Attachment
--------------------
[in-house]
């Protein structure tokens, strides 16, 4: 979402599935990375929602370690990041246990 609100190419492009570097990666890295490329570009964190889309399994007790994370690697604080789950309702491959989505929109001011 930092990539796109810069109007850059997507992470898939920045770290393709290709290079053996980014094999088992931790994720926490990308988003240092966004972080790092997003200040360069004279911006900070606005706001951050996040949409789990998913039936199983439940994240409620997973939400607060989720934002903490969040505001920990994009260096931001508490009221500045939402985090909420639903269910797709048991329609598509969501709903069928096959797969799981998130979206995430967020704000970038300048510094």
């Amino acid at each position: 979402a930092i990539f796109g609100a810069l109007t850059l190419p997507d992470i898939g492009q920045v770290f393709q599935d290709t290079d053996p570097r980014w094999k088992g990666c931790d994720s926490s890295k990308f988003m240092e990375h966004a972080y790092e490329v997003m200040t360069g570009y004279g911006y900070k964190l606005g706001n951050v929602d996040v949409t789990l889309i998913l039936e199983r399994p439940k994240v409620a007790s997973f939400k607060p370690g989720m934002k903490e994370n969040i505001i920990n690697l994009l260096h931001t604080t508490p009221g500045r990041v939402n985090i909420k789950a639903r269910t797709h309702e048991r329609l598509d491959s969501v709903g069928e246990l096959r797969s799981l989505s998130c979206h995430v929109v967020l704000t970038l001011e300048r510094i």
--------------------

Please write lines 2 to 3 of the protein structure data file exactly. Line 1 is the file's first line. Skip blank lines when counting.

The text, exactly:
């Protein structure tokens, strides 16, 4: 979402599935990375929602370690990041246990 609100190419492009570097990666890295490329570009964190889309399994007790994370690697604080789950309702491959989505929109001011 930092990539796109810069109007850059997507992470898939920045770290393709290709290079053996980014094999088992931790994720926490990308988003240092966004972080790092997003200040360069004279911006900070606005706001951050996040949409789990998913039936199983439940994240409620997973939400607060989720934002903490969040505001920990994009260096931001508490009221500045939402985090909420639903269910797709048991329609598509969501709903069928096959797969799981998130979206995430967020704000970038300048510094």
């Amino acid at each position: 979402a930092i990539f796109g609100a810069l109007t850059l190419p997507d992470i898939g492009q920045v770290f393709q599935d290709t290079d053996p570097r980014w094999k088992g990666c931790d994720s926490s890295k990308f988003m240092e990375h966004a972080y790092e490329v997003m200040t360069g570009y004279g911006y900070k964190l606005g706001n951050v929602d996040v949409t789990l889309i998913l039936e199983r399994p439940k994240v409620a007790s997973f939400k607060p370690g989720m934002k903490e994370n969040i505001i920990n690697l994009l260096h931001t604080t508490p009221g500045r990041v939402n985090i909420k789950a639903r269910t797709h309702e048991r329609l598509d491959s969501v709903g069928e246990l096959r797969s799981l989505s998130c979206h995430v929109v967020l704000t970038l001011e300048r510094i």